Top 10 Albums of the Year: List One

2014 was a bit mixed.  There were releases from reliable bands like The Hold Steady, The Gaslight Anthem, and The Black Keys that fell short. There were highly anticipated and successful comeback albums from Braid, Spoon, Weird Al, and Beck.  There was another wave of punk spearheaded by Joyce Manor, Fucked Up, and The Men. Anniversary reissues dominated.   Merge Records flexed their muscles in both new and old with solid new albums from Bob Mould, Spider Bags, Reigning Sound, and Ex Hex and well-done reissues from seminal Superchunk, Yo La Tengo, The Clientele, and Lambchop albums.

Overall, it seems that everything old is new again. Bands are throwing back to their roots and coming up with new twists on old sounds and formulas.

As I look ahead to 2015, I put together a list of my 10 albums of the year, with some honorable mentions and a playlist of memorable songs.

1. Beck Morning Phase
Morning Phase was so highly anticipated before the release date and, for once, the album actually lived up to the hype. This follow up to 2002’s Sea Change was a revelation. Overall, Morning Phase is a sad album full of quiet emotive moments and descriptively somber lyrics. Songs like “Heart is a Drum” and “Don’t Let It Go” cannot be missed. This album has a place within Beck’s greatest releases.
February + Full Review

2. Ex Hex Rips
As a fan of riot grrrl bands like Sleater-Kinney, I was looking forward to the newest project from Mary Timony (of WILD FLAG, Helium, and others). Rips picked up right where WILD FLAG left off. It is a uproarious, dynamic album with excellent songs like “Waste Your Time” and “War Paint.”  It is modern-day empowerment that never apologizes.
October + Full Review

3. Ryan Adams Ryan Adams
Ryan Adams is consistant. Although he was pegged as an unstable musician early in his career, the most recent run is proof that Adams’ has grown up. This self-titled album has themes of uncertainty and wonder. Stand-out tracks include “Am I Safe,” “Feels Like Fire,” and “Tired of Giving Up” are proof that this toned down version of Adams may be here to stay.
September + Full Review

4. J Mascis Tied to a Star
As a fan of Dinosaur Jr’s less fuzzy material, I was excited to hear a J Mascis solo album. This one makes the Best of The Year list because it walks a thin line between a boring acoustic album and an excitingly intricate acoustic release. Mascis’ talent on guitar and as a songwriter is well-documented and Tied to a Star is a perfectly great album for those with a propensity towards acoustic folk music. Gems include “Every Morning” and “Wide Awake.”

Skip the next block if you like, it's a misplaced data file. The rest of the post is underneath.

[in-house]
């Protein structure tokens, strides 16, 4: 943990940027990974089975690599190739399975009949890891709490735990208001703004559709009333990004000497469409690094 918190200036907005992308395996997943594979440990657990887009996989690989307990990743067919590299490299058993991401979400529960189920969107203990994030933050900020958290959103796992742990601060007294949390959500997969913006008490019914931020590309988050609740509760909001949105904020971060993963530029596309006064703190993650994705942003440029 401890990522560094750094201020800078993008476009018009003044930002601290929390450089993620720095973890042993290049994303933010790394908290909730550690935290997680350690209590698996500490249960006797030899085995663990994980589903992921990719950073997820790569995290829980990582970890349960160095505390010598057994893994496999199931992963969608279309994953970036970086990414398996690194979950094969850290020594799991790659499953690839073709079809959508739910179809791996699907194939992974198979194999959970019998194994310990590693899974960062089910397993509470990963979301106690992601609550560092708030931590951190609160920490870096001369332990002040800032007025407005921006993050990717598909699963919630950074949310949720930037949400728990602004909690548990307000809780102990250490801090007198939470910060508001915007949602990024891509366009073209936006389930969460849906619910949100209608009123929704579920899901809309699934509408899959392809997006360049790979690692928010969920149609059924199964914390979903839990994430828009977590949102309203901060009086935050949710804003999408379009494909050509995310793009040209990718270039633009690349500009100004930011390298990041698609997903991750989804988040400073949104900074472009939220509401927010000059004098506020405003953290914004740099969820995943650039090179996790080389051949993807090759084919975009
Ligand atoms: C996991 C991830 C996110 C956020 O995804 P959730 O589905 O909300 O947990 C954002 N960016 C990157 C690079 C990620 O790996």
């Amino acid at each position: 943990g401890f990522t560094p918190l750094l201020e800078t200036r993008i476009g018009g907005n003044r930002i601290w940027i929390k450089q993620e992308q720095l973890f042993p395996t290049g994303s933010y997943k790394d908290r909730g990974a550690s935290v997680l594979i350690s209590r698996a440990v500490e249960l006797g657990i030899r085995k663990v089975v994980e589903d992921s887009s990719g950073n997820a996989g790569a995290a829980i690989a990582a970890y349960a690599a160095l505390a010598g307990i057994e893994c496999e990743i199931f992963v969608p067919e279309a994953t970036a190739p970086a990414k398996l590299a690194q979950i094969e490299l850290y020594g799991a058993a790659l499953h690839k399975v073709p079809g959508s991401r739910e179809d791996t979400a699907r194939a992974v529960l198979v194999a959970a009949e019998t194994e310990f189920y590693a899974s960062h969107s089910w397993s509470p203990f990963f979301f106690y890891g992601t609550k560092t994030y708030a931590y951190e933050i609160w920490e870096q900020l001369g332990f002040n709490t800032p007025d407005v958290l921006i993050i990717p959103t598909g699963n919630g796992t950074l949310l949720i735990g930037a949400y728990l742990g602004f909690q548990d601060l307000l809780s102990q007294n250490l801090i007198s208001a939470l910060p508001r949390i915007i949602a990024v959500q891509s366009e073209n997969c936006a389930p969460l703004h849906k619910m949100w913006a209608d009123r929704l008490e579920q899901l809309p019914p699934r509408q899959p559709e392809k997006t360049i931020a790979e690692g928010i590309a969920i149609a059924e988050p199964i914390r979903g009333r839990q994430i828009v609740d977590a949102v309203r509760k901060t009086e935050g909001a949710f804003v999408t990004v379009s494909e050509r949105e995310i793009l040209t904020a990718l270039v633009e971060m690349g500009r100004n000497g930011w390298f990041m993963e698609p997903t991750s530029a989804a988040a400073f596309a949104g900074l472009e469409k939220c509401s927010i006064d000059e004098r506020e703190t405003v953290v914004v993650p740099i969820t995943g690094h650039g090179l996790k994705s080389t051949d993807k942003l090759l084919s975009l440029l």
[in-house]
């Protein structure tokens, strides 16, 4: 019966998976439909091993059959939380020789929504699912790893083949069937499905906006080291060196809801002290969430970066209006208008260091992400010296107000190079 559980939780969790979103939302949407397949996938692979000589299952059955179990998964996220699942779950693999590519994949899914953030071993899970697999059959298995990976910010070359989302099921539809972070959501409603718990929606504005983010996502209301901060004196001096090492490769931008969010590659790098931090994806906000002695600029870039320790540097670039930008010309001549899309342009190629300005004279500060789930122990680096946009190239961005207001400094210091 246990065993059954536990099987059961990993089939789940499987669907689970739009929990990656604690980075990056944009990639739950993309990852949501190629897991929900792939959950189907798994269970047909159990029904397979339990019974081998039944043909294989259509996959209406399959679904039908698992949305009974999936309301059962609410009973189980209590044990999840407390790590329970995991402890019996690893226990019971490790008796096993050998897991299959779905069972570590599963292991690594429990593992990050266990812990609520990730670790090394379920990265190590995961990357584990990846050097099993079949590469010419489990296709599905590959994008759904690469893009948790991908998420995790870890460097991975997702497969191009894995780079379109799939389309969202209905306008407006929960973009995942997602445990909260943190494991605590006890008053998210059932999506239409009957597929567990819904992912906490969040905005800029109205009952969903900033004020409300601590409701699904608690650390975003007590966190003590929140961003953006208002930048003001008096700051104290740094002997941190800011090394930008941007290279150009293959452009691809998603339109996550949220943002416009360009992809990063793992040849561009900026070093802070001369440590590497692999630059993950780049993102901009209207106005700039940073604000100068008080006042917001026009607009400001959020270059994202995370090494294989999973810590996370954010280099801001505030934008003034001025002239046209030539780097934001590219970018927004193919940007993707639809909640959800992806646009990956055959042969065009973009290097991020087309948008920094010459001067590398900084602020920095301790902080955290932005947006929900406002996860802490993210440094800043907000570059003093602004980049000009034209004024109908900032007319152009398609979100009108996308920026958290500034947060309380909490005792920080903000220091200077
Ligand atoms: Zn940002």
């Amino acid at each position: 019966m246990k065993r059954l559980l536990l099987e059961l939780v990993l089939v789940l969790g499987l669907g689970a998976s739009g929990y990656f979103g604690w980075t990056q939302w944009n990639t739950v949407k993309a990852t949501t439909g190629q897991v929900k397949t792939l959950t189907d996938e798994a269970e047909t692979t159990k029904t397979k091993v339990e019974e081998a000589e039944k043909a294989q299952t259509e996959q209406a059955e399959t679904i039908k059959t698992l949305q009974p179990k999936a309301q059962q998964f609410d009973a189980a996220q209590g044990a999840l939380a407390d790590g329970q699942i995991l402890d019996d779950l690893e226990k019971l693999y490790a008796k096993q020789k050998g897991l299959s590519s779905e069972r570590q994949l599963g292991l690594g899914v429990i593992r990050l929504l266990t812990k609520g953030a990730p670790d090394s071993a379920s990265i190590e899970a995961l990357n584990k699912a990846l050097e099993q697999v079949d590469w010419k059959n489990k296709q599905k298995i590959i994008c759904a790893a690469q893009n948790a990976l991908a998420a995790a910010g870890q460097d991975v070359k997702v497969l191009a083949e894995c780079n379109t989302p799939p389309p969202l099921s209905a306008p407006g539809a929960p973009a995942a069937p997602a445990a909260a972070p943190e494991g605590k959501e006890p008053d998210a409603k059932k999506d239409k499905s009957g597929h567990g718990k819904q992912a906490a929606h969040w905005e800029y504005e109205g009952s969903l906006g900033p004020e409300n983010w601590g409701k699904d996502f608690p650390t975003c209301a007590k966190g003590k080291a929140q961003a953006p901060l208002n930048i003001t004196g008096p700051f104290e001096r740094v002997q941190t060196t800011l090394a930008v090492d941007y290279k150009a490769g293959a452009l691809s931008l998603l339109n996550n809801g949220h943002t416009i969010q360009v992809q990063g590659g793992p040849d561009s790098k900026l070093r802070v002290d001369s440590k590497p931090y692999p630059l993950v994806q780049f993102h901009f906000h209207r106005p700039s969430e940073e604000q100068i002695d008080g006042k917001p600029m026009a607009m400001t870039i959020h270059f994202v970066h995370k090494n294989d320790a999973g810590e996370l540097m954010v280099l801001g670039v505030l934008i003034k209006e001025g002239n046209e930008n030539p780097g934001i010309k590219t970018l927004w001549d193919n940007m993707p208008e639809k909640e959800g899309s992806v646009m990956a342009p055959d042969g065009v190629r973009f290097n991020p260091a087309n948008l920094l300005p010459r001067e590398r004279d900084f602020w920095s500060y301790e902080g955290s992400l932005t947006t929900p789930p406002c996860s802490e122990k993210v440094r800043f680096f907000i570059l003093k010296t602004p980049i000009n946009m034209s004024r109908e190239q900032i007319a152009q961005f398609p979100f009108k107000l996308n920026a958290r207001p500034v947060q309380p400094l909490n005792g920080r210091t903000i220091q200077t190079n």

August + Full Review

5. First Aid Kit Stay Gold
Next to my desire to consume powerful grrrl groups is my admiration of ethereal girl groups. First Aid Kit became one of my favorites with the release of The Lion’s Roar in 2012. Their third album, Stay Gold, takes their signature indie-pop sound to the next level. “My Silver Lining” is one of the best tracks of the year.
June + Full Review

6. Bob Mould Beauty & Ruin
Bob Mould cannot (and should not) be ignored. His career has spanned over 30 years and, currently, he is releasing some of his best work. Beauty & Ruin was a follow up to the excellent Silver Age (2012). As an album, it is loud, rocking and fuzzy at times. Song types vary and go from the incredibly catchy (“I Don’t Know You Anymore,” “Hey Mr Grey,” and “Little Glass Pill”) to very beautiful and introspective (“Let the Beauty Be”). It is a great balance of how to age gracefully while staying true to where you’ve been.
June + Full Review

7. Joyce Manor Never Hungover Again
There is a pop-punk resurgence going on and Joyce Manor is part of it. Their excellent Never Hungover Again is 20 minutes long and features incredibly catchy songs such as “End of the Summer” and “Heated Swimming Pool.”
July + Full Review

8. Jack White Lazaretto
This album excelled where The Black Key’s failed. It is a blue-rock explosion with sincere story telling and well-formulated musicianship. There are catchy tunes and accessible ballads about drinking and relationship troubles. I foresee “Just One Drink” becoming a honky-tonk classic.
June + Full Review

9. Spoon They Want My Soul
Spoon continued their run of consistently good albums with They Want My Soul. As their first album in 4 years, they do not forge much new ground. But the album is characteristically Spoon-tastic and shows that the band still has it.
August + Full Review

10. Weird Al Mandatory Fun
Mandatory Fun deserves a mention because, as his first album since 2011, it was preceded by a campaign 8 “viral” videos, building up to the release of the album. It was an example of how to stay relevant without losing your signature musical style. The album contains both original, parody, and polka songs and show that Al continues to be a mainstay in popular culture
July + Full Review

Honorable Mentions:

Conor Oberst’s Upside Down Mountain was another mountain folk from the prolific singer.  While there are some high points (“Common Knowledge” and “Zigzagging Towards the Light”) it is more of the same from Oberst. I quietly await his next foray into a different genres.
May + Full Review

Spider Bags’ Frozen Letter was another great release from Merge in 2014. This one is another sort of punk throwback with songs like “Japanese Vacation.”
AugustFull Review

Reigning Sound‘s Shattered, also released on Merge, was another memorable album of 2014. It combined garage rock, punk rock, and twang.  “Never Coming Home” has an interesting violin-infused melody.
July + Full Review



One response to “Top 10 Albums of the Year: List One

  1. Pingback: Round-up: Looking back at 2014’s best albums + best shows | borrowed nostalgia·

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